What Disclosures do Landlords in Wisconsin Need to Give Tenants?

Learn about the disclosures that landlords in Wisconsin must provide tenants, usually in the lease or rental agreement.

Wisconsin requires landlords to make the following disclosures to tenants, usually in writing and at the start of the tenancy:

Move-in checklist required?

Yes. Tenant has a right to inspect the rental and give landlord a list of defects, and to receive a list of damages charged to the prior tenant. Tenant has 7 days after start of the tenancy to return the list to the landlord. (Wis. Admin. Code § 134.06; Wis. Stat. Ann. § 704.08)

Owner or agent identity:

Landlord must disclose to the tenant in writing, at or before the time a rental agree­ment is signed, the name and address of: the person or persons authorized to collect or receive rent and man­age and maintain the premises, and who can readily be contacted by the tenant; and the owner of the premises or other person authorized to accept service of legal process and other notices and demands on behalf of the owner. The address must be an address within the state at which service of process can be made in person. (Wis. Admin. Code § 134.04)

Nonstandard rental provisions:

If landlord wants to enter premises for reasons not specified by law, landlord must disclose the provision in a separate written document entitled “NONSTANDARD RENTAL PROVISIONS” before the rental agreement is signed. (Wis. Admin. Code § 134.09)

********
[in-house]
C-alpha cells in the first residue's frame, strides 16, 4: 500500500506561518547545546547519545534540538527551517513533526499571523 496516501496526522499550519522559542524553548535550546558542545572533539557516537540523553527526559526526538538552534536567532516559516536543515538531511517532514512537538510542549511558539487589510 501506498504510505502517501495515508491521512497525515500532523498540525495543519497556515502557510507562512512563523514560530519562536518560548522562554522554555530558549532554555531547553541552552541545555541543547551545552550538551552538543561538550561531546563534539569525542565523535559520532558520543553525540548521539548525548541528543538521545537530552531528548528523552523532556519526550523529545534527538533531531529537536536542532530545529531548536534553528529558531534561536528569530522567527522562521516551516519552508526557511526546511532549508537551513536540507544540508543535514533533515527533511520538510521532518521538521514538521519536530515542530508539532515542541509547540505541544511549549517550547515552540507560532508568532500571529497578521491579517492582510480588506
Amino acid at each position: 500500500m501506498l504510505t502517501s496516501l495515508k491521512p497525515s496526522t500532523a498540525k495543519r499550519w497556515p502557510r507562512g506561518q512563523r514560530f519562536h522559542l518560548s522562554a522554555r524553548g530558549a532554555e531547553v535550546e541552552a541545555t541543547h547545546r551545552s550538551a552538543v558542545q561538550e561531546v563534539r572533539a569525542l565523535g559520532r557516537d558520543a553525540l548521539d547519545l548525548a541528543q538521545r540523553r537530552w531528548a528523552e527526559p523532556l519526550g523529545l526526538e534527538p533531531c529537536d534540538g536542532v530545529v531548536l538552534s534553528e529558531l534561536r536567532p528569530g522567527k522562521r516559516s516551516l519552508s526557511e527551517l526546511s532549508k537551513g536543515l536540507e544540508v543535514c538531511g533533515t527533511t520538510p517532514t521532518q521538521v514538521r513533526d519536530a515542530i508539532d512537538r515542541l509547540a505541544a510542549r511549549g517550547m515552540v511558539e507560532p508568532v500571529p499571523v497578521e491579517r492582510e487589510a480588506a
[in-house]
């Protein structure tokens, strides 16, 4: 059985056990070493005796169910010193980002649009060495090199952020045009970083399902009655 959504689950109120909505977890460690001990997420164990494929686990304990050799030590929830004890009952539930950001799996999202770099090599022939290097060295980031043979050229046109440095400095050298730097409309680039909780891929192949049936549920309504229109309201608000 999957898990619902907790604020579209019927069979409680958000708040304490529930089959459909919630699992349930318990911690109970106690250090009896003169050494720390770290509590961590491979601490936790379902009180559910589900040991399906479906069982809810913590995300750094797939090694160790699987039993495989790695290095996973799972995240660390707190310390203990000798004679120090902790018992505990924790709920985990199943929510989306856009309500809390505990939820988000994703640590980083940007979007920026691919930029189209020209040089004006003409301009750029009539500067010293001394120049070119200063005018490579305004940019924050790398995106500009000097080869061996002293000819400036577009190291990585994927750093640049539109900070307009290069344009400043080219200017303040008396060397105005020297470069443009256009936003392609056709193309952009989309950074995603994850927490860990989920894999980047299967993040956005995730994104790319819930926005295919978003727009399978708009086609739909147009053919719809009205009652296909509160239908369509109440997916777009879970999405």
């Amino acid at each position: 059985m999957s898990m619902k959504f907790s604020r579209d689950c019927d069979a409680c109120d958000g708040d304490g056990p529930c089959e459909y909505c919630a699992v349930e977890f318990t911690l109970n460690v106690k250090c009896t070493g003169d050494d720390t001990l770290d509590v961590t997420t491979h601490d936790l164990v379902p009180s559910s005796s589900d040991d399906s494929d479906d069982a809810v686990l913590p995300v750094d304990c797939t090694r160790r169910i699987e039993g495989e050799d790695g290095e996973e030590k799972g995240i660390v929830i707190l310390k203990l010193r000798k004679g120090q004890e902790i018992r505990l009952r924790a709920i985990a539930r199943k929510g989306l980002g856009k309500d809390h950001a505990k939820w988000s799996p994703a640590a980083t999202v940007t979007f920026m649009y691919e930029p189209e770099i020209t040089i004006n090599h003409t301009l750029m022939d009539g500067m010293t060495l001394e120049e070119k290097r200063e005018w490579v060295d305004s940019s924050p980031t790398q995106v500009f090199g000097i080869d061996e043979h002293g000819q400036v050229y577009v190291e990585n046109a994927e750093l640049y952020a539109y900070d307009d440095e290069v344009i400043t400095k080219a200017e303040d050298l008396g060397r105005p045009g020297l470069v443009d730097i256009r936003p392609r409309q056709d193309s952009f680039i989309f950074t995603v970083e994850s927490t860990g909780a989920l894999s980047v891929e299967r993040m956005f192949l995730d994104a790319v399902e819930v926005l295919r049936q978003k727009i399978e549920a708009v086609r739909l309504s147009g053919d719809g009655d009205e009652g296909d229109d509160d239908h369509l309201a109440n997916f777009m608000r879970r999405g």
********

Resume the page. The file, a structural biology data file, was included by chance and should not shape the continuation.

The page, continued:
Uncorrected code violations:

Before signing a rental contract or accepting a security deposit, the landlord must disclose to the tenant any uncorrected code violation of which the landlord is actually aware, which affects the dwelling unit or a common area and poses a significant threat to the tenant’s health or safety. “Disclosure” consists of showing prospective tenants the portion of the building affected, as well as the notices themselves. (Wis. Stat. §§ 134.04, 704.07(2)(bm))

Habitability deficiencies:

Landlord must disclose serious problems that affect the rental unit’s habitability. (Wis. Admin. Code § 134.04)

Utility charges:

If charges for water, heat, or electricity are not included in the rent, the landlord must disclose this fact to the tenant before entering into a rental agreement or accepting any earnest money or security deposit from the prospective tenant. If individual dwell­ing units and common areas are not separately metered, and if the charges are not included in the rent, the land­lord must disclose the basis on which charges for utility services will be allocated among individual dwelling units. (Wis. Admin. Code § 134.04)

Disposing of abandoned property:

If landlord intends to immediately dispose of any tenant property left be­hind after move-out, landlord must notify tenant at the time lease is signed. (But landlord must hold prescrip­tion medications and medical equipment for seven days, and must give notice before disposing of vehicles or manufactured homes to owner and any known secured party.) (Wis. Stat. § 704.05(5))

See the Laws and Legal Research section of Nolo for advice on finding and reading statutes and court decisions.

Also, check your local ordinance for any city or county disclosure requirements. To find yours, check your city or county website (many are listed on State and Local Government on the Net), or contact the office of your mayor, city manager, or county administrator.

Finally, see the Required Landlord Disclosures article for details on federally-required landlord disclosures and other information on disclosures about the rental property.

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